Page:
Here are a few statistics about the information sources that physicians seek when using mobile devices according to a Wolters Kluwer Health infographic:
- 72% of physicians access drug information from smartphones.
- 63% of physicians access medical research from tablets.
- 44% of physicians communicate with nurses and other staff from smartphones.
(Infographic Source: HIT Consultant)
Seeking information on-the-go isn’t the only benefit of mobile devices, however. 50% of physicians also access evidence-based clinical tools at point-of-care. These tools allow physicians to make better-informed healthcare decisions, and provide patients with greater quality-of-care.
There’s a growing number of physicians using mobile for patient care
Smartphones have become a round-the-clock resource for quick reference, continued education, and point-of-care among physicians. According to a 2015 HIMSS Mobile Technology Survey, more than 200 healthcare provider employees found that nearly 90% of respondents are utilizing mobile devices within their organizations to engage patients in their healthcare.
Respondents from the survey also reported leveraging a variety of mobile tools including app-enabled patient portals, telehealth services, and text communications. Of these technologies, 36% of respondents believe the use of app-enabled patient portals is the most effective tool in patient engagement to date. These app-enabled patient portals allow real-time interaction between patients and providers, making engagement easier to achieve.
In addition to patient engagement, physicians are also able to collect long-term and specialized data of certain diseases that were previously difficult to obtain. They can also track patient health behaviors through these apps over long-term periods of time. For example, wearables like Fitbit or Jawbone’s Up24 band, which are popular mobile devices among consumers can make it easier to track exercise, nutrition, and even sleep cycles. Other devices, like iHealth’s gluco-monitoring system, lets patients record pre/post meals and medications, and share glucose readings and insulin dosages with their physician.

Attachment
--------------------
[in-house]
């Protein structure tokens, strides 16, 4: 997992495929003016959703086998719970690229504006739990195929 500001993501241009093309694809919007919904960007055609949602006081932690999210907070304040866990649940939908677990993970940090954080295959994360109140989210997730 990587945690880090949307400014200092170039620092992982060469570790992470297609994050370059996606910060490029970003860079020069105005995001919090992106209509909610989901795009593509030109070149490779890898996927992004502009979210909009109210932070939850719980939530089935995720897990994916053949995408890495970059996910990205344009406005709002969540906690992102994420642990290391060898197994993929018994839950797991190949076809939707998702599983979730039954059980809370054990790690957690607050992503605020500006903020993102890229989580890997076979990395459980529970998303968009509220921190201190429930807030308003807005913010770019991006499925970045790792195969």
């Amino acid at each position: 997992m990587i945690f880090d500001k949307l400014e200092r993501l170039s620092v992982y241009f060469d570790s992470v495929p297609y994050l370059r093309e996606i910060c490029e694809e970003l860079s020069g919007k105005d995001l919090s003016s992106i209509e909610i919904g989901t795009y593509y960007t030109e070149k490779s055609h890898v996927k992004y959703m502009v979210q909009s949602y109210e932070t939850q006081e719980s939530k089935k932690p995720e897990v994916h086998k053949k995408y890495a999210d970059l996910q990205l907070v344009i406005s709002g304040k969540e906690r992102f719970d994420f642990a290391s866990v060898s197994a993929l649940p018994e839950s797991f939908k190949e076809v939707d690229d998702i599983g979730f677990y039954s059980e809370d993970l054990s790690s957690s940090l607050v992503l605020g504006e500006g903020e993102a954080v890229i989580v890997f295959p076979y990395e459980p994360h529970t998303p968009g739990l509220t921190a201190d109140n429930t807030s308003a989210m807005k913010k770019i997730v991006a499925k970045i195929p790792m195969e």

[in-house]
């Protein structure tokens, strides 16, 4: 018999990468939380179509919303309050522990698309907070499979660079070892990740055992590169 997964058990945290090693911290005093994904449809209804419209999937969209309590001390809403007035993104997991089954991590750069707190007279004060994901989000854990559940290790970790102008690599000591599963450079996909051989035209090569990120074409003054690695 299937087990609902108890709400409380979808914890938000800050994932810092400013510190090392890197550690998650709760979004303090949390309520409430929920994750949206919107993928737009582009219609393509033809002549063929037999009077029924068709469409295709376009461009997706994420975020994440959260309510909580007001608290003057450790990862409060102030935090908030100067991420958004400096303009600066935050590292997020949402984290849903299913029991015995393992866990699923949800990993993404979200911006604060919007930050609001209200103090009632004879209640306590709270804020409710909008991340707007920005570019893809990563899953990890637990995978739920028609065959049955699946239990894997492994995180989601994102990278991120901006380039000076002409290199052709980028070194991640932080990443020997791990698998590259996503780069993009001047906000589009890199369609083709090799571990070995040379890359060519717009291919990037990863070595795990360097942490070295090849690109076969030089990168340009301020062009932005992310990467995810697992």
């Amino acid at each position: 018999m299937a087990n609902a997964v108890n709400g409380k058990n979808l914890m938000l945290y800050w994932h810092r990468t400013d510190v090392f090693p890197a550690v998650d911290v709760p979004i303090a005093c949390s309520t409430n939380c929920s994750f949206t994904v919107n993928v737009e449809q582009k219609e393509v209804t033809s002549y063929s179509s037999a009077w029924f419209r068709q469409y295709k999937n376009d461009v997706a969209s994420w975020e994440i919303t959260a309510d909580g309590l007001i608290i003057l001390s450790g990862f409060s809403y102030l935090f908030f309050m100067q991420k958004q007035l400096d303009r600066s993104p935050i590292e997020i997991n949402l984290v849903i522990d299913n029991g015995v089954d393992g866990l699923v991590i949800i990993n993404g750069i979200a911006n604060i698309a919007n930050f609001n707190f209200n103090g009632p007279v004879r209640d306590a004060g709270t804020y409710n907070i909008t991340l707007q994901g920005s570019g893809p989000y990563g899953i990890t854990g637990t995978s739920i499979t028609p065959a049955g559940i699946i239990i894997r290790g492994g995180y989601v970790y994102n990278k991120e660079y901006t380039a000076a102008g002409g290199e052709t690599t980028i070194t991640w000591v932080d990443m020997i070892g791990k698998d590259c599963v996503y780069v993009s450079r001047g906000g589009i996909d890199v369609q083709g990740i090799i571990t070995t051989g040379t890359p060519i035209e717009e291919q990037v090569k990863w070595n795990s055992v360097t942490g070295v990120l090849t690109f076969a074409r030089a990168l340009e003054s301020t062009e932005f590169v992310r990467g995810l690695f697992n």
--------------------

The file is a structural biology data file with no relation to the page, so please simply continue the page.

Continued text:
Lux Research Associate, Nick Kurkjy says in a Modern Healthcare article, “It’s great to know how many steps you’ve walked, but to be able to take your heartbeat or blood glucose levels or more elaborately, do an analysis of a EEG signal, (these) clinical settings are where the value of an mHealth device are realized.” Providers can use this data to improve care and draw health trends to “reduce recovery times, and decrease readmissions”, says Kurkjy.
Kurkjy isn’t alone in realizing the benefits of mHealth apps for improving patient care. In fact, 93% of physicians believe that mHealth apps can improve patient’s health according to a GreatCall survey on the rising popularity of mHealth apps. The same survey also reports:
- 40% of physicians believe mHealth technologies can reduce the number of visits to doctors’ offices.
- 93% of physicians find value in having a mobile health app connected to Emergency Health.
As a result of this shift in mobile health use, more mobile health apps are being developed to cater to the needs of healthcare professionals. This rapid development opens up a large market of mobile device users in all areas of medicine from otolaryngology to anesthesiology, which healthcare organizations are realizing. Everything from care collaboration platforms to mobile EHRs or EMRs is being developed, which is attracting more and more healthcare providers across the globe. In fact, the global mobile health market is expected to grow annually at a rate of 33.5% between 2015 and 2020, according to an Allied Market Research report. This growth could be the result towards pushing EHR implementation to streamline processes and communication within health organizations, or simply making health data more easily accessible.
There’s a growing number of mobile health apps and app downloads